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The NBA is Wild: Three Storylines to Watch

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The NBA resumes soon, and there’s a lot of cool stuff to look forward to. It goes from the obvious (LeBron James to the Lakers) to the analytical (Bud’s offense with the Bucks) to the truly, wonderfully insane (whatever the freak is going on with Jimmy Butler and the Timberwolves). Let’s take a look at what we can look forward to in the 2018-2019 NBA season.

OBVIOUS

LeBron James is a Laker. That’s kind of crazy! We just kind of glossed over it! People were talking about him going there for so long that it felt like an inevitability, but it’s worth mentioning how different of a decision it is in either his jump to Miami or his return to Cleveland.

In both instances, he left a worse basketball situation for a better one –– in taking his talents to whatever beach the Lakers prefer, he’s going to a better off-court situation. Brandon Ingram, Kyle Kuzma, and Lonzo Ball are not nearly as enticing as Kyrie Irving and Kevin Love.

LeBron James
Lakers’ LeBron James drives to the basket

It’s hard to interpret what that means for the rest of LeBron’s career. He still cares about winning, obviously, but if his main concern was championships he would’ve either stayed in Cleveland or gone to the 76ers. I’m not the first person to say that, of course, but going back even five years, a major superstar jumping from a championship contender to a worst team (for less money, I might add) would’ve been nuts crazy. I think the thing that sticks out to me the most is that LeBron is completing the arc that he started with The Decision: using basketball as a fulcrum point for the rest of his life outside of the sport itself.

As a basketball storyline, we’re going to find out if LeBron can play off the ball and whether he wants to play fast. It’d be a big change and would signal maybe the last phase of his career. I already think he’s the greatest of all time, but becoming a superstar player well into his thirties and changing his style while doing so would really be something special.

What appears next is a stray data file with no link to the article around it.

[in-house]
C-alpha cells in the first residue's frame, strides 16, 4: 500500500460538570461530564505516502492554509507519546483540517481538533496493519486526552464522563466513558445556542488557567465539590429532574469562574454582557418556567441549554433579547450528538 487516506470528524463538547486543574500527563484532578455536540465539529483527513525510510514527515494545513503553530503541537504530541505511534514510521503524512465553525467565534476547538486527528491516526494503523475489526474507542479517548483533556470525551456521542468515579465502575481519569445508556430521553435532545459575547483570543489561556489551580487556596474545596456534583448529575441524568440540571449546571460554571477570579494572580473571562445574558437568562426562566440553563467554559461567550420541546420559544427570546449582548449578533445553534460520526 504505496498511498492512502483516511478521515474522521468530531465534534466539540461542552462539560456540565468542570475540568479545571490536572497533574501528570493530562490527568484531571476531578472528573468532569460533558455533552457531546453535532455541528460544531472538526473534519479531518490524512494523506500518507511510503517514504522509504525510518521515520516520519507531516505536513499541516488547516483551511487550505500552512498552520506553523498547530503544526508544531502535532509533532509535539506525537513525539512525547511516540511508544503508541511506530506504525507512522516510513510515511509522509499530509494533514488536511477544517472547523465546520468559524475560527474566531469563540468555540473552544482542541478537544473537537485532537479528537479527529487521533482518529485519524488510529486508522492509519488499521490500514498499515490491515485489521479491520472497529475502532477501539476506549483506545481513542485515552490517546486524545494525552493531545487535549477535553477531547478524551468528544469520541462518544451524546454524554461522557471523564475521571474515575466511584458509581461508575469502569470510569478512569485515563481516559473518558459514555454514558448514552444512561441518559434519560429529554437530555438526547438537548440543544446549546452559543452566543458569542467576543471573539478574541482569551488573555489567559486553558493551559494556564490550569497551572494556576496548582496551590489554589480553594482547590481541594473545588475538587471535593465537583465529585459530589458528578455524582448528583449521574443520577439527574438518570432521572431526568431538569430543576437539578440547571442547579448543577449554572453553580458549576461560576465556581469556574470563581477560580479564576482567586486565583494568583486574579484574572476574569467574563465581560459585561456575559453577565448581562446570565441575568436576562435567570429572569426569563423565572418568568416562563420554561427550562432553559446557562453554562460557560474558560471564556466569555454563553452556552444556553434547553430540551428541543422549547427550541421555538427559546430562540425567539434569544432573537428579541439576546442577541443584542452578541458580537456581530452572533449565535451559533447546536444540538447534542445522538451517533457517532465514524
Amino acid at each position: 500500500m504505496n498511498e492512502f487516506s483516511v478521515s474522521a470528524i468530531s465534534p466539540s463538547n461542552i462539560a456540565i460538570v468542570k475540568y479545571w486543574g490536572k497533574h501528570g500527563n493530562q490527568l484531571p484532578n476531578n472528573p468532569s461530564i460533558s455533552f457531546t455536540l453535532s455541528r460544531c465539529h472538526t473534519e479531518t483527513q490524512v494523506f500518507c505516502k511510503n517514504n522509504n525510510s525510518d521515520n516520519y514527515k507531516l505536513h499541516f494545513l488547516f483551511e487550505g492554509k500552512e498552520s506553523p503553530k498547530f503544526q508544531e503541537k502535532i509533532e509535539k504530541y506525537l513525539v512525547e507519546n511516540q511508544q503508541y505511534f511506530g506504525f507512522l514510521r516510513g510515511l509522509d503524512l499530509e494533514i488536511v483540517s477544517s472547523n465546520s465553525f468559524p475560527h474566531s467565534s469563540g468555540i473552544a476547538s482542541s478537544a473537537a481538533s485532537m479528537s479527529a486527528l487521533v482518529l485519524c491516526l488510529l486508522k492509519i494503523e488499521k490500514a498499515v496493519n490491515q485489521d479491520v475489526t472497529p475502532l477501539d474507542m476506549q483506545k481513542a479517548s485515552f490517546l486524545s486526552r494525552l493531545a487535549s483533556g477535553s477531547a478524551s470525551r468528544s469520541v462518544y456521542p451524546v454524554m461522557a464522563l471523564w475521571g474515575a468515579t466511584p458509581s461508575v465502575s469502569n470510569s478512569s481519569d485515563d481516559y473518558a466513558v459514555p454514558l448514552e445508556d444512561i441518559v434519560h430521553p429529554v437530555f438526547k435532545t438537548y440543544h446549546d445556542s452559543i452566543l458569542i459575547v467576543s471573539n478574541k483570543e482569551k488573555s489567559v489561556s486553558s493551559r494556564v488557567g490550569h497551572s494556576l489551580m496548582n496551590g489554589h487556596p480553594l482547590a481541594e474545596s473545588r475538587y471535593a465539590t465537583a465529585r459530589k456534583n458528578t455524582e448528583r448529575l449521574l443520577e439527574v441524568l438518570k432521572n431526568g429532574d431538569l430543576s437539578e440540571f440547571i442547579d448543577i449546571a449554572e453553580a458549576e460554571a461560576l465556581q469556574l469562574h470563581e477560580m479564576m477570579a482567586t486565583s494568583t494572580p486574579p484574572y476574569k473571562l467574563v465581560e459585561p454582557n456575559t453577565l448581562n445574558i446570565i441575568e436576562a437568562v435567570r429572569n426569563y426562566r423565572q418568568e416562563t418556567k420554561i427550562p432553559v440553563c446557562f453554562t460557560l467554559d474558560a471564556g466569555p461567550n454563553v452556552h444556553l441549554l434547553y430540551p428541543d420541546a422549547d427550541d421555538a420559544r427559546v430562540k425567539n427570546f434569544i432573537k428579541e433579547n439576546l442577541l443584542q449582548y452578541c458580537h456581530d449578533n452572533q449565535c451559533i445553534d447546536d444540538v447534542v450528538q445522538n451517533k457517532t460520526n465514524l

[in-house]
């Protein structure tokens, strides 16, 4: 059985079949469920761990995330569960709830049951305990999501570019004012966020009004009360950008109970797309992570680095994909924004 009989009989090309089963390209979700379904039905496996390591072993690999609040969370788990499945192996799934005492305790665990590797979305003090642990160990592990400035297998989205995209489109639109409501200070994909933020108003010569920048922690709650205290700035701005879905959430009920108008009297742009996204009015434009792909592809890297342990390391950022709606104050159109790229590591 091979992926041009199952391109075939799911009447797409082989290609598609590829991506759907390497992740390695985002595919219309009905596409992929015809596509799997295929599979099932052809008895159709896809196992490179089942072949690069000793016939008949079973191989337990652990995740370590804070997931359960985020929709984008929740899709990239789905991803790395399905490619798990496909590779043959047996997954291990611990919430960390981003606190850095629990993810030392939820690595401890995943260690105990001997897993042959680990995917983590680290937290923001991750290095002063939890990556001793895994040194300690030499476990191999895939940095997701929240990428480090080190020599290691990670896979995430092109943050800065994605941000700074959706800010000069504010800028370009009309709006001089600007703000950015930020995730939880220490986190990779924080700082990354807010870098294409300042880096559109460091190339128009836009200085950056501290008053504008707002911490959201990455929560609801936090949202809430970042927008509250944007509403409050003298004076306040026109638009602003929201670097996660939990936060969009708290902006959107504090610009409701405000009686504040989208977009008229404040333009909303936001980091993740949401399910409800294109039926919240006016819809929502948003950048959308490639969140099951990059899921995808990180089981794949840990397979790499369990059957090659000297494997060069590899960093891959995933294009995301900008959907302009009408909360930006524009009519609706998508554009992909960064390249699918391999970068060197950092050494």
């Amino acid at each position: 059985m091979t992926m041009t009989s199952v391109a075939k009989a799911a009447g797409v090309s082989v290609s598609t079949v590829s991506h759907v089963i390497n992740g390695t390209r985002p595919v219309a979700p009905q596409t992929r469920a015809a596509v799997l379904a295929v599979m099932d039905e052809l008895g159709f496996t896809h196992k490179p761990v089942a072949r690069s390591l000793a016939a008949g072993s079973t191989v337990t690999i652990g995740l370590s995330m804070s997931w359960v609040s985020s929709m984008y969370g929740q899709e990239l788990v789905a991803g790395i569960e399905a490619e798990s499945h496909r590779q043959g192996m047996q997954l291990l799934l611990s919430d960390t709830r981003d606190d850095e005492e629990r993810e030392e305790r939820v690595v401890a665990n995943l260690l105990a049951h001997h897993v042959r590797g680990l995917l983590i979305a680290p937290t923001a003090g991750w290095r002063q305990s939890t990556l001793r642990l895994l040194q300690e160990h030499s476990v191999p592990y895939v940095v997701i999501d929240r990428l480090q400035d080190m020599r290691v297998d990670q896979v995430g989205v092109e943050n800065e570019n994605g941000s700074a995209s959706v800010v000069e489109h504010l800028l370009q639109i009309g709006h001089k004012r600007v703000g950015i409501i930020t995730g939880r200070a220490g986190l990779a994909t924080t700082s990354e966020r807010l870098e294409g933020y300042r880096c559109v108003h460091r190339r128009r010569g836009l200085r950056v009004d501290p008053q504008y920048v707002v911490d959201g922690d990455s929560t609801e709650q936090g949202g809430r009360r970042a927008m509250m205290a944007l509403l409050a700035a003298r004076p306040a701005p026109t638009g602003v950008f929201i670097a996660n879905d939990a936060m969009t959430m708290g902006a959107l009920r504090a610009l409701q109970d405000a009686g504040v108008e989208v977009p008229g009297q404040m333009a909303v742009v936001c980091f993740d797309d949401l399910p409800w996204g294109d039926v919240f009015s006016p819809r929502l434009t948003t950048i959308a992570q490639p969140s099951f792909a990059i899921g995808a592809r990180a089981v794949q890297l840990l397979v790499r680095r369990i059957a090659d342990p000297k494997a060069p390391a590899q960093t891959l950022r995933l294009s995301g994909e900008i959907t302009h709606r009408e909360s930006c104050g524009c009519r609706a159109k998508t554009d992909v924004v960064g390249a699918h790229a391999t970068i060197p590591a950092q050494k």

ANALYTICAL

Mike Budenholzer, now head coach of the Milwaukee Bucks, is known for his ball-movement, three-point centric offenses. The 2017-18 Atlanta Hawks shot five hundred more threes and shot half a percent better than the 2017-18 Bucks. In Atlanta’s best year, in that magical run to 60 wins and the Eastern Conference Finals, 32% of their possessions ended in a three-point shot, with a 38% success rate.

Last year, in which Milwaukee won 44 games (their best season since the 2009-10 season), they used only 30% of their possessions on three-pointers. Now, that doesn’t sound like a big difference –– but it is when you realize that the Hawks season is from 2014-15, and the Bucks are from last year. The three-point revolution has long since swept through the league, and the Bucks are still lagging behind.

Giannis Antetokounmpo
Bucks’ Antetokounmp celebrates during a game

The Bucks also have something the Hawks never did –– a genuine, true-blue franchise superstar. Al Horford and Paul Milsap are the perfect third players on a championship team; overqualified to be the tertiary option, but also great at filling in the cracks as glue guys. The Bucks have Giannis Antetokounmpo, one of the greatest athletes to ever step foot on the court. He’s also one of the hardest workers and most intelligent guys in the NBA, and his constant, near-linear improvement pattern is evidence of that. He’s a downhill wrecking ball with arms so long he could be typing this very article from Milwaukee. He’s essentially the perfect person to put in the middle of a Mike Budenholzer offense –– surrounding him with shooters and letting him run point puts him in the center of a never-ending jolt of arms and legs and leaves the basket at his mercy.